The search for the best observatory site in the world has led to the discovery of what is thought to be the coldest, driest, calmest place on Earth — a place where no human is thought to have ever set foot.
To search for the perfect site to take pictures of the heavens, a U.S.-Australian research team combined data from satellites, ground stations and climate models in a study to assess the many factors that affect astronomy — cloud cover, temperature, sky-brightness, water vapor, wind speeds and atmospheric turbulence.
The researchers pinpointed a site, known simply as Ridge A, that is 13,297 feet high up on the Antarctic Plateau on the continent at the bottom of the world.
The study revealed that Ridge A has an average winter temperature of minus 94 degrees Fahrenheit (minus 70 degrees Celsius) and an extremely low amount of water in the air.
The site is also extremely calm, which means that there is very little of the atmospheric turbulence that elsewhere makes stars appear to twinkle.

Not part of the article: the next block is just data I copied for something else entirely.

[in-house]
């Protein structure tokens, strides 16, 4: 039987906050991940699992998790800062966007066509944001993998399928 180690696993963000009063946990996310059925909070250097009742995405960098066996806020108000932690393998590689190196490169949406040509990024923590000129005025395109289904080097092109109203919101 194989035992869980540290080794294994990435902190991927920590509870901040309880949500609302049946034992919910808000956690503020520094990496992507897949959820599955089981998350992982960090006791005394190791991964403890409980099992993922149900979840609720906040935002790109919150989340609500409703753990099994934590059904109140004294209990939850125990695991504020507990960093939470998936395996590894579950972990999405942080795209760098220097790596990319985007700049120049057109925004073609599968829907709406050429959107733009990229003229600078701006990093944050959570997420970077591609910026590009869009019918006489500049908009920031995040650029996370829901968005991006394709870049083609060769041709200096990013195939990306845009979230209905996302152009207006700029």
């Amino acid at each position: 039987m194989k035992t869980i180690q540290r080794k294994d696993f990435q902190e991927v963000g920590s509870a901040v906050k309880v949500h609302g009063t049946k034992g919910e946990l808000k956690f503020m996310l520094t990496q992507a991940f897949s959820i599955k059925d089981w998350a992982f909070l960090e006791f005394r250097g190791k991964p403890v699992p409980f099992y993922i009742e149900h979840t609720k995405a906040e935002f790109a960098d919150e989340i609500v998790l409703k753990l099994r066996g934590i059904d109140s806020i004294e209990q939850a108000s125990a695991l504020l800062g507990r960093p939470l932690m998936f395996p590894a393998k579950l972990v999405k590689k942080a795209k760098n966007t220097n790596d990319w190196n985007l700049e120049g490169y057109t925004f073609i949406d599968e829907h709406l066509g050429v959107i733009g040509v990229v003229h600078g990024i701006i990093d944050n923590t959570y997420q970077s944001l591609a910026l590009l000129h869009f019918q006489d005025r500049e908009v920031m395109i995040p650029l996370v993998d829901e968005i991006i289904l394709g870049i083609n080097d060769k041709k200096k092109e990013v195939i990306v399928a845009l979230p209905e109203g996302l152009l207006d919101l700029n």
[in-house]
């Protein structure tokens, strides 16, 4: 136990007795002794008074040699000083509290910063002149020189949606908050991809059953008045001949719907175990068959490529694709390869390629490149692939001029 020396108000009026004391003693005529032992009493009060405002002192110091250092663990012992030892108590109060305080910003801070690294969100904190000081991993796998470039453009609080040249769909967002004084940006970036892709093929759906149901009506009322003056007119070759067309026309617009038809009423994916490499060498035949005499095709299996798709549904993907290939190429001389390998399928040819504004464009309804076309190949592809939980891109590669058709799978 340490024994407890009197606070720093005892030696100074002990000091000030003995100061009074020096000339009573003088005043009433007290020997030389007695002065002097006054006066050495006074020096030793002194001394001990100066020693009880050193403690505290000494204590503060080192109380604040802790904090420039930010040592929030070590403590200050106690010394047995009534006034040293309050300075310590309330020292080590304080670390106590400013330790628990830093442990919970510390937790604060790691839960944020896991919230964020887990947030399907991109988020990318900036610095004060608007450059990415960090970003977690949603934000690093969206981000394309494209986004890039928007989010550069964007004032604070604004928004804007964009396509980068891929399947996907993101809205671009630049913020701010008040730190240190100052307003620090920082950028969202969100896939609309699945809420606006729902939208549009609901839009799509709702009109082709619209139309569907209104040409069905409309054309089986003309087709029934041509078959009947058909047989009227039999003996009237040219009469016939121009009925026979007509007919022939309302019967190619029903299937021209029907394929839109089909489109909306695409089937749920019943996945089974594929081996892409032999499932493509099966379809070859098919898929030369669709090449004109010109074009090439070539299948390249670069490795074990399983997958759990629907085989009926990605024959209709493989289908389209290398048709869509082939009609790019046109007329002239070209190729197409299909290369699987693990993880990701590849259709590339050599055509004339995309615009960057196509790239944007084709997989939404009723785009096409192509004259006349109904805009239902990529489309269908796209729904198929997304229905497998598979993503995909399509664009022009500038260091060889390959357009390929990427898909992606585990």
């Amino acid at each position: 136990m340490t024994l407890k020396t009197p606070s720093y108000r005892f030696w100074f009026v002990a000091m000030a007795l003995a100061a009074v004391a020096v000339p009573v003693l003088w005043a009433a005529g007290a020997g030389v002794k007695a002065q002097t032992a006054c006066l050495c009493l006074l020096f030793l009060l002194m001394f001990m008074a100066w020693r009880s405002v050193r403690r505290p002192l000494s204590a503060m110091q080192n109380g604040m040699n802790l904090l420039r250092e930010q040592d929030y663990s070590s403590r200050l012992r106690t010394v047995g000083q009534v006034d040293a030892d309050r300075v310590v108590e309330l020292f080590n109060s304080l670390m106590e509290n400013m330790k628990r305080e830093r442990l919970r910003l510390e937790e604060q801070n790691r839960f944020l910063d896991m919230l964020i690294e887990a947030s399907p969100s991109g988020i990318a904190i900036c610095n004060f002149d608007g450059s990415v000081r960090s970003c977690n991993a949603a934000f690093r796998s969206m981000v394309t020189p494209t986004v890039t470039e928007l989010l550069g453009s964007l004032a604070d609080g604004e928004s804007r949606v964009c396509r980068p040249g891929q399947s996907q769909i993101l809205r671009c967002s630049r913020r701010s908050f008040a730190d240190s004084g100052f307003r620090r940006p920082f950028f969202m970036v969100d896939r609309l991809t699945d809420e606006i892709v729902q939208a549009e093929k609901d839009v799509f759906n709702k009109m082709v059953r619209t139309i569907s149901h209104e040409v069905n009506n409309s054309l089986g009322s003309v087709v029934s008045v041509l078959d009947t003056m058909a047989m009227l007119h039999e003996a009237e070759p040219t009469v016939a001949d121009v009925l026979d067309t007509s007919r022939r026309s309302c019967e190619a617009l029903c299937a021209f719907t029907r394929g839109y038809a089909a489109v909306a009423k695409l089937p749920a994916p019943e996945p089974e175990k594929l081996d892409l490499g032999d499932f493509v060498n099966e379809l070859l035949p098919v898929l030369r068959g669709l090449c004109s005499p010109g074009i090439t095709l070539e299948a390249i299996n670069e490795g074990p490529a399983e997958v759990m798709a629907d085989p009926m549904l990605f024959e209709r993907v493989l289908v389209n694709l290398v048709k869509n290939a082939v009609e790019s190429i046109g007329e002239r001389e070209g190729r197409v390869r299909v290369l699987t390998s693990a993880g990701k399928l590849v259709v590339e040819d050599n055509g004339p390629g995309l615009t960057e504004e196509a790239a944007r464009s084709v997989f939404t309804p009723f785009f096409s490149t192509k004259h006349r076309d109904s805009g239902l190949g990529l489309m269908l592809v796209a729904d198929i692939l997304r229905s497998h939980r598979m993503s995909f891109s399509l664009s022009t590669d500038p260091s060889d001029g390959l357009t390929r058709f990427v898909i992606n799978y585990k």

"It's so calm that there's almost no wind or weather there at all," said study leader Will Saunders, of the Anglo-Australian Observatory in Australia.
All these elements combine to make the perfect recipe for an astronomical observation post: "The astronomical images taken at Ridge A should be at least three times sharper than at the best sites currently used by astronomers," Saunders said. "Because the sky there is so much darker and drier, it means that a modestly sized telescope there would be as powerful as the largest telescopes anywhere else on earth."
The site would even be superior to the best existing observatories on high mountain tops in Hawaii and Chile, Saunders said. Researchers assert that a telescope at the site could take images nearly as good as those from the space-based Hubble telescope.
Located within the Australian Antarctic Territory, the site is 89 miles from an international robotic observatory and the proposed new Chinese "Kunlun" base at Dome A, a higher point on the Antarctic Plateau.
The finding was detailed on Aug. 31 in the Publications of the Astronomical Society.
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